Following tests are important in determining whether a particular expenditure is a capital expenditure or revenue expenditure. These principles are not exhaustive but they serve as guidelines to solve problems.
12 tests to differentiate between capital expenditures and revenue expenditures :
1. If the expenditure is for the initial outlay or for acquiring or bringing into existence an asset or advantage of an enduring benefit to business that is being carried on or for extension of the business that is going on, or for a substantial replacement of an existing business asset, it would be capital expenditure.
2. If on the other hand, the expenditure, although for the purpose of acquiring an asset or advantage, is for running of the business or for working out that asset with a view to producing profit, it would be revenue expenditure.
3. If the outgoing is related to the carrying on or the conduct of the business and if it is regarded as an integral part of the profit earning process or operations, the expenditure would be of revenue nature. It may be seen that any asset of permanent character has not been acquired.
4. Special knowledge, technical knowledge, patent or trade will be taken to be assets if acquired for payment. On the other hand if these are acquired for exploitation over a limited period and it is not an advantage of enduring nature and when it is to revert back intact after the agreed period, it will be an expenditure of revenue nature.
5. If the asset acquired is intrinsically a capital asset, it is immaterial whether the price for it is paid once and for all, or periodically or whether it is paid out of capital or income, or linked up with the net sales. The outgoing, in such a case, would be in the nature of capital expenditure.
6. If the amount paid for the acquisition of an asset of an enduring nature is settled, the mere fact that the amount so settled is chalked out into various small amounts or periodic installments, the capital nature of expenditure would not cease to be so or alter into the nature or a revenue expenditure.
7. A lump-sum amount for liquidating recurring claims would not cease to be revenue expenditure or get converted into capital expenditure merely because its payment is spread over a number of years. It is the intention and object with which the asset is acquired that determine the nature of the expenditure incurred over it and not the method or the manner in which the payment is made, or the source of such payment.
8. If the expenditure is recurring and is incurred during the course of busing or manufacture, it would be revenue expenditure.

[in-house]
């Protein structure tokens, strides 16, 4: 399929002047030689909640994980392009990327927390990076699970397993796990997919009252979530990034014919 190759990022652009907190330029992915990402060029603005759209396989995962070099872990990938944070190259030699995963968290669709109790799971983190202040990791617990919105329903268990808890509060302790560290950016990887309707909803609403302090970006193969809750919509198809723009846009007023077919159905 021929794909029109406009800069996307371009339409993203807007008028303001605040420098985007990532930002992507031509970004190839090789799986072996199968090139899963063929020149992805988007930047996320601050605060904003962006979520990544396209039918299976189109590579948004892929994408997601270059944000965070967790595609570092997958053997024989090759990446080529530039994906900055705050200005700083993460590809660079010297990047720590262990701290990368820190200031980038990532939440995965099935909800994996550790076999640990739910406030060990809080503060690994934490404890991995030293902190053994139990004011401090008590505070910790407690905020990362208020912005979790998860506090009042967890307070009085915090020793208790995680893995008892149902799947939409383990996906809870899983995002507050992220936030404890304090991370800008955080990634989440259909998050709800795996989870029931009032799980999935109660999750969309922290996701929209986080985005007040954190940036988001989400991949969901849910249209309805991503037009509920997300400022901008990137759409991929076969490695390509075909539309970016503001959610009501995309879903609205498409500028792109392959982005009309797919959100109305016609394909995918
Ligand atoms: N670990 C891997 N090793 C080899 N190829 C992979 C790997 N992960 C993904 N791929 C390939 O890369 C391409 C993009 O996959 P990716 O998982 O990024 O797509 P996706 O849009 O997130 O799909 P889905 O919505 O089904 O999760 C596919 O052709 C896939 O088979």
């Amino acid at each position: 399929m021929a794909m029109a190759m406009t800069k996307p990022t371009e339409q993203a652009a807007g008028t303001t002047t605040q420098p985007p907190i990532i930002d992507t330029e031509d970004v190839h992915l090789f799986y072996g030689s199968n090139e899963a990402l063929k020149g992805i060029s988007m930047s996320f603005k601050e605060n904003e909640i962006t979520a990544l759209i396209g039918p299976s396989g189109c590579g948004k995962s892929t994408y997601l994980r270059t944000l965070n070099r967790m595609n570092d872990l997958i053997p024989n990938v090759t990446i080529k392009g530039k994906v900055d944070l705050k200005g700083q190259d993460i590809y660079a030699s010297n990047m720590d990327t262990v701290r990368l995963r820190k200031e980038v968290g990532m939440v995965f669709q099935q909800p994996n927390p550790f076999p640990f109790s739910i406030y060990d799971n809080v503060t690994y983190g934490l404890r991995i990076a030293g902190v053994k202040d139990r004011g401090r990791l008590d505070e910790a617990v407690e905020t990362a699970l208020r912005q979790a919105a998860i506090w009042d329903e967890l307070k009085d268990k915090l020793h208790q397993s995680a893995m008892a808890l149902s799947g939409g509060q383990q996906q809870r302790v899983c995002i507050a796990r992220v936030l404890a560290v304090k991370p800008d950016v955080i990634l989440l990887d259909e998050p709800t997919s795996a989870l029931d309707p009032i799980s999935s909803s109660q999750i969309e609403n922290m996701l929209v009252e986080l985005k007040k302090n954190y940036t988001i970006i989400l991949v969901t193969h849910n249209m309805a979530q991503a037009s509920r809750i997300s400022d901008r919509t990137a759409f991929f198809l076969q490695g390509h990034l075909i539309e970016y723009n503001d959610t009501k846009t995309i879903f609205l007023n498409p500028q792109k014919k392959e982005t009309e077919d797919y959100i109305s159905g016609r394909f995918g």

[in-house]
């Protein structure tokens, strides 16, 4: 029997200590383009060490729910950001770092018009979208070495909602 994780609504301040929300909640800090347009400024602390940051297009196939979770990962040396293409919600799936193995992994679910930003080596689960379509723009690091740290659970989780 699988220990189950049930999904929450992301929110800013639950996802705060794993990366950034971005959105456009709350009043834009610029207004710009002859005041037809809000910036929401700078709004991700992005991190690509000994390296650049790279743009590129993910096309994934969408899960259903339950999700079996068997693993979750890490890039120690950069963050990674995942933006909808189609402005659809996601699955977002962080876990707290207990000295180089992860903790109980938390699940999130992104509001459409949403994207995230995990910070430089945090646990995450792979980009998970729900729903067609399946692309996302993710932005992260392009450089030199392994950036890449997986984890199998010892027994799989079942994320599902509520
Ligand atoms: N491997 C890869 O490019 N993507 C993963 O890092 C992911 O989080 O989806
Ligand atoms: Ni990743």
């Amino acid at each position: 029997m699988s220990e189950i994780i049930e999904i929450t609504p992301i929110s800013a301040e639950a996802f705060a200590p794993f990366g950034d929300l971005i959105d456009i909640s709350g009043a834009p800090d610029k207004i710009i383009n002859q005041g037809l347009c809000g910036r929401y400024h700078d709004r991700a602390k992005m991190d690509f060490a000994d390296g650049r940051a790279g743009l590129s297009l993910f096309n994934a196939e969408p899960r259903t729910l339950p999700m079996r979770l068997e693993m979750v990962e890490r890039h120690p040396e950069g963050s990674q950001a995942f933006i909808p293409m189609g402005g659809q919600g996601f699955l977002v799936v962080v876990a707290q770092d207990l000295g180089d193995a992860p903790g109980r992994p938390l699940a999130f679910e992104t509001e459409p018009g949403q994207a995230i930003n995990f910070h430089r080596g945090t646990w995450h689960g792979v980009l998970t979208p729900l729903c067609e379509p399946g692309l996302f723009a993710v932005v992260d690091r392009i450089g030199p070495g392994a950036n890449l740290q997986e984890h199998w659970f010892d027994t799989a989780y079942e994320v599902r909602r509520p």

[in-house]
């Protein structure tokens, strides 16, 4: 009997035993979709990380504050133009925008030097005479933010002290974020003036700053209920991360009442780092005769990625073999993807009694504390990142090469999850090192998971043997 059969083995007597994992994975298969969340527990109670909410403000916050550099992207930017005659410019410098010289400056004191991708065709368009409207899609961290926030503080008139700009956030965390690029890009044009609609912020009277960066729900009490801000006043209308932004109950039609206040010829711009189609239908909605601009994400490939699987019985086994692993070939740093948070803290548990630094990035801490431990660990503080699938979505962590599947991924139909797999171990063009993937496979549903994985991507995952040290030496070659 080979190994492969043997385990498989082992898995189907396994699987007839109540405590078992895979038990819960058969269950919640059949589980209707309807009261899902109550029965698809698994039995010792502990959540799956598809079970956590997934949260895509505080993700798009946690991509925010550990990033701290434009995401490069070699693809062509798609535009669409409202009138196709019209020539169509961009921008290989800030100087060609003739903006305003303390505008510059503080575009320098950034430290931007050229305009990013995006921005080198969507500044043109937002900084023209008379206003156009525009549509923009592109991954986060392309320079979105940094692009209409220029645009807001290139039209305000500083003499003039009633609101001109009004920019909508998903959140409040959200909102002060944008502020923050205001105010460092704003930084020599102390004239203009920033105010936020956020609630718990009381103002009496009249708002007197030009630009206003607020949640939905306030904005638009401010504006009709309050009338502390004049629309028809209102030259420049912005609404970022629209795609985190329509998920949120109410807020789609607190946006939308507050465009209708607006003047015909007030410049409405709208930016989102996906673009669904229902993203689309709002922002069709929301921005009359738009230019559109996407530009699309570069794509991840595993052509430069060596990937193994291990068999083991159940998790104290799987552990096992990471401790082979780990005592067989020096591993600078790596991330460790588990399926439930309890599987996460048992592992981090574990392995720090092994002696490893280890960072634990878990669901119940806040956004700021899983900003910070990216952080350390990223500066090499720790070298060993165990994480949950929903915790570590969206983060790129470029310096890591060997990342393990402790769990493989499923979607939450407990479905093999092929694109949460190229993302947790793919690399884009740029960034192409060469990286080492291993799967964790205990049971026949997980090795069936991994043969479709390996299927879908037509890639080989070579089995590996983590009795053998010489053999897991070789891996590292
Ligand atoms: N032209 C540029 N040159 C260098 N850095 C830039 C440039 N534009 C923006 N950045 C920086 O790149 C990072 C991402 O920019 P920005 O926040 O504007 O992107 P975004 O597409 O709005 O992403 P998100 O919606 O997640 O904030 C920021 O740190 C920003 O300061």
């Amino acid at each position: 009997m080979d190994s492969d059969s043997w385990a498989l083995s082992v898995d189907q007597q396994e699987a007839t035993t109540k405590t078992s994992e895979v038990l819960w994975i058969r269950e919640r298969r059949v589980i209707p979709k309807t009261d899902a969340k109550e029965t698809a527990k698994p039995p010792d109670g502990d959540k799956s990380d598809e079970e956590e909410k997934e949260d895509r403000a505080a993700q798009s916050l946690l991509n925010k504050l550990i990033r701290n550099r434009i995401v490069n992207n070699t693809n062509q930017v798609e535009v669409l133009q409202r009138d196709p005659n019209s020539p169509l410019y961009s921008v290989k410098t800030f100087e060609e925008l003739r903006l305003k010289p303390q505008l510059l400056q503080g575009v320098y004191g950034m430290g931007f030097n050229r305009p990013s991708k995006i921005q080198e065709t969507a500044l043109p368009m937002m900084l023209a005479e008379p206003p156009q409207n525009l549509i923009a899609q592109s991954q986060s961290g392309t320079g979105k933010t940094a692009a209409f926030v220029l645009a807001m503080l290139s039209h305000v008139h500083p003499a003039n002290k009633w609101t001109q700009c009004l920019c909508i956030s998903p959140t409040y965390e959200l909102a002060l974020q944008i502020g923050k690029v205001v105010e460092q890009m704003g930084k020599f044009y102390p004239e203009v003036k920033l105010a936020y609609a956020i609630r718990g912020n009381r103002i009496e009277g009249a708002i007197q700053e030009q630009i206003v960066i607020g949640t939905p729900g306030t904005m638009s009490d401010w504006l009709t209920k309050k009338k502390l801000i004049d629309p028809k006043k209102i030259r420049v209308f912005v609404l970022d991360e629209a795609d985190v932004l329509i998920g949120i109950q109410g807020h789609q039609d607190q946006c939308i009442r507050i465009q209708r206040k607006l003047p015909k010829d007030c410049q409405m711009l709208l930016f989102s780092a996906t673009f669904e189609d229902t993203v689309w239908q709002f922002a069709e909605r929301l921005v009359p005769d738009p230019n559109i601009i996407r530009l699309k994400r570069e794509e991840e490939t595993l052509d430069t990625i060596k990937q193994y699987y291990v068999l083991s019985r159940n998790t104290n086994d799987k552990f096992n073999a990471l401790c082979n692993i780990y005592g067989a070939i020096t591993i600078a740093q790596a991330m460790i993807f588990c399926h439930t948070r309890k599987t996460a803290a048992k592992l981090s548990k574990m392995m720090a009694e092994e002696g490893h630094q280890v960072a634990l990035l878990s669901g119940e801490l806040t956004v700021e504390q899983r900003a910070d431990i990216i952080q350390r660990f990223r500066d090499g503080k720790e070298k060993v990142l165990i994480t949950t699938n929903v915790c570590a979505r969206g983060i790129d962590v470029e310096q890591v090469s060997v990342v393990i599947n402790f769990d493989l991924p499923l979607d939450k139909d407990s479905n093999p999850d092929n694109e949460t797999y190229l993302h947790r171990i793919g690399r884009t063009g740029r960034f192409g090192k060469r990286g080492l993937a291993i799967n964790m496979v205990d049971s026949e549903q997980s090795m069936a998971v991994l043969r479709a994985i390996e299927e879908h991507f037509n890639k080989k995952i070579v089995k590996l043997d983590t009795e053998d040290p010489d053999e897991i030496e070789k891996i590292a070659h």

9. An asset or advantage of an enduring nature does not mean that it should last for ever. If the capital asset is, in its nature, a short-lived one, the expenditure incurred over it does not, for that reason, cease to be a capital expenditure.
10. “Enduring benefit” means enduring in the way that fixed capital endures and it does not connote a benefit which endures in the sense that for a good number of years it relieves the assesses of a revenue payment— Assam Bengal Cement v CIT27 ITR 34 (SC).
It is not every advantage of enduring nature acquired by an assessee that brings the case within the principle laid down in this test. What is material to be considered is the nature of the advantage in a commercial sense and it is only where the advantage is in the capital field that the expenditure would be disallowable on an application of this test. If the advantage consists merely in facilitating the assessee’s trading operations or enabling the management and conduct of the assessee’s business to be carried on more efficiently or more profitably while leaving the fixed capital untouched, the expenditure would be on revenue account even though the advantage may endure for an indefinite future. The test of enduring benefit is, therefore, not a certain or conclusive test and it cannot be applied blindly and mechanically without regard to the particular facts and circumstances of a given case. CIT v Pioneer Engineering Syndicate  175 ITR-93 (Mad):
11. An outlay is deemed to be capital when it is made for the initiation of a business, extension of a business or for a substantial replacement of equipment.
12. Expenditure may be treated as properly attributable to capital when it is made not only once and for all but with a view to bringing into existence an asset or advantage for the enduring benefit or trade. It must be seen whether for the purposes of expenditure any capital was withdrawn. It must also be found whether the expenditure incurred was part of the fixed capital of the business or part of its circulating capital.